Can Breast Feeding and Measles Vaccination in Childhood be Considered as Risk Factors for Later Inflammatory Bowel Diseases?

Homaun Vahedi, Hojjatolah Rahimi, Fatemeh Esfahani, Reza Malekzadeh


Background: It is claimed that the interaction of altering immune system bowel maturation, and measles vaccine predispose the body to inflammatory bowel diseasesAlso it is proposed that breastmilk components during infancy, regulatemucosal immune activity to antigen and have protective role for ulcerative colitis and Crohn's disease.

Materials and Methods: This study was a case-control study. Data were collected from patients' evidences and questionnaires that were filled up by face to face method for each groups of patients (including ulcerative colitis and Crohn's disease) and control groups (including IBS and GERD) They were selected from the patients ‹ 40 years who came to 3 clinics in Tehran during 2005 to 2008.Statistical analysis was performed in two steps univariate and multivariate analysis, using SPSS-16 software.

Results: Ulcerative colitis group included 143 patients, Crohn's disease group involved 148 cases and control group included 307 patients. Breastfeeding in Ulcerative colitis and Crohn's groups had been less common than in control group (81.1% versus 88.3% and 83.8% versus 88.3% respectively), but the differences were not significant. (P-Values were 0.225 and 0.397 respectively) The difference between ulcerative colitis group and control group in measles vaccination rate (93% versus 89.9% respectively) was not significant (P=0.121). Both Crohn's disease group and control group had vaccination rate of 89.9% (P=0.481). There was not significant correlation between previous exposure to smoking, measles vaccination and breast feeding during infancy with extent and location of gastrointestinal involvement in ulcerative colitis and Crohn's disease (p›0.05).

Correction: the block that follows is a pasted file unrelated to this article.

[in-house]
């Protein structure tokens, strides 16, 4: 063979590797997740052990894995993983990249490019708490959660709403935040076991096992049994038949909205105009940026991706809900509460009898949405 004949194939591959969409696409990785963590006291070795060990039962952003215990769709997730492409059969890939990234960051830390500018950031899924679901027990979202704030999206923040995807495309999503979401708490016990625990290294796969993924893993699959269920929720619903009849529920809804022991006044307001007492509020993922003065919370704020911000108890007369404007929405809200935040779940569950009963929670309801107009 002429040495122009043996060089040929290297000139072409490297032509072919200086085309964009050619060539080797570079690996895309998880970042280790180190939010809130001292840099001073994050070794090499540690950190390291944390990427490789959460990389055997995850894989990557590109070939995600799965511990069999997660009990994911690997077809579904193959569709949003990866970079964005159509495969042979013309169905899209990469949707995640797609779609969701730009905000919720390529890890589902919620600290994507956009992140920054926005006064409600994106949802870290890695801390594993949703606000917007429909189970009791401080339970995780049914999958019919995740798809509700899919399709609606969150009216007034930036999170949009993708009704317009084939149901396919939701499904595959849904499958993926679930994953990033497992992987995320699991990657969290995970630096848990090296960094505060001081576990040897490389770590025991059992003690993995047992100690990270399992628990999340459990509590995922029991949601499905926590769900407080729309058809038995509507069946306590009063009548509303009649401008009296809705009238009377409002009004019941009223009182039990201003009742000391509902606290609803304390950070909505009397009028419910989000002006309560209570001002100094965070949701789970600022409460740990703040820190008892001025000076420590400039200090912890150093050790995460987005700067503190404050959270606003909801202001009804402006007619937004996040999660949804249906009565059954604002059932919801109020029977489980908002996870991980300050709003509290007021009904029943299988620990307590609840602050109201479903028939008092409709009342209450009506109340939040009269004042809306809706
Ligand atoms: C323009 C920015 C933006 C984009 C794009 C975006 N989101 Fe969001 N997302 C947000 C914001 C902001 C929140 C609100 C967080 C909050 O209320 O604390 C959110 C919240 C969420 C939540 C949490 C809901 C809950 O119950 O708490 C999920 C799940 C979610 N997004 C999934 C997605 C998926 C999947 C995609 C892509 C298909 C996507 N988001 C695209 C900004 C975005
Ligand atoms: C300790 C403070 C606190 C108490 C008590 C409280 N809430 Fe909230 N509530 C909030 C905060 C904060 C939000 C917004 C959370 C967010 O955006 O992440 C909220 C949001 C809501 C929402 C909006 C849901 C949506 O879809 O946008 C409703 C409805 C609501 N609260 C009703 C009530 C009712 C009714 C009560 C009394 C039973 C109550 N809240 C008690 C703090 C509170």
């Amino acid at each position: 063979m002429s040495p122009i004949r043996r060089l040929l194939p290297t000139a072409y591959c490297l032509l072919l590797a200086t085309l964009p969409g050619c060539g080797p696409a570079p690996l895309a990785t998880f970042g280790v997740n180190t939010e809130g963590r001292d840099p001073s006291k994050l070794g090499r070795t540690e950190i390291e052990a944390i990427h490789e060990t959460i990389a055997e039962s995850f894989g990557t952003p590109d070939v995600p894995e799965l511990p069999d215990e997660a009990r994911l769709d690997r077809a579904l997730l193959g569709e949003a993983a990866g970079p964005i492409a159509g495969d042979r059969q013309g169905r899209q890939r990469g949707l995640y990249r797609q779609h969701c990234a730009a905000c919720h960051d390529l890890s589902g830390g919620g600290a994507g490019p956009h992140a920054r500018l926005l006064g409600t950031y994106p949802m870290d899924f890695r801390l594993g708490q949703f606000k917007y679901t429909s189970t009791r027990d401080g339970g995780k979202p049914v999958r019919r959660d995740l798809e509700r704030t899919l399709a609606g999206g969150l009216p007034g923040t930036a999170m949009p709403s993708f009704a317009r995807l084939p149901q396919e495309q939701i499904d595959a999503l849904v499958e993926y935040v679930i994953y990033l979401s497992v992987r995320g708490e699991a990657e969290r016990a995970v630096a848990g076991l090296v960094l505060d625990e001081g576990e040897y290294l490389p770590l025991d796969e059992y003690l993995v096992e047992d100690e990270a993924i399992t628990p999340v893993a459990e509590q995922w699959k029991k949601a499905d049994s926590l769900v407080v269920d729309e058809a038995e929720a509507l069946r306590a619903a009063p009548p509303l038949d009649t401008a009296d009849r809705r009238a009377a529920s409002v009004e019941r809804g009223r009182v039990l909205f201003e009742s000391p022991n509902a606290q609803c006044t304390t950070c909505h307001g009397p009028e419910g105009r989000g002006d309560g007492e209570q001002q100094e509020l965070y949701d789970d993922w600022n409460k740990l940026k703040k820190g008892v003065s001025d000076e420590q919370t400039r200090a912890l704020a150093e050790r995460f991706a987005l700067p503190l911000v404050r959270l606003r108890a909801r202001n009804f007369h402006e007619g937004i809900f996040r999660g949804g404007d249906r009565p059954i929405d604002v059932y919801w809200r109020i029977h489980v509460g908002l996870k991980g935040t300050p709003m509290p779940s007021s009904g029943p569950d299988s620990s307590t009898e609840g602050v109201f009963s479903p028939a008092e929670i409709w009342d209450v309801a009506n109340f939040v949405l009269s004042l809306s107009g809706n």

Conclusion: Breast feeding and measles vaccination during infancy do not correlate with later ulcerative colitis or Crohn's disease in adulthood. There was not any correlation between smoking, easles vaccination and breast feeding with extent and location of gastrointestinal involvement in ulcerative colitis and Crohn's disease.


Breast feeding; Measles vaccination; Inflammatory bowel diseases; Ulcerative colitis; Crohn’s disease.

Full Text:


Copyright (c)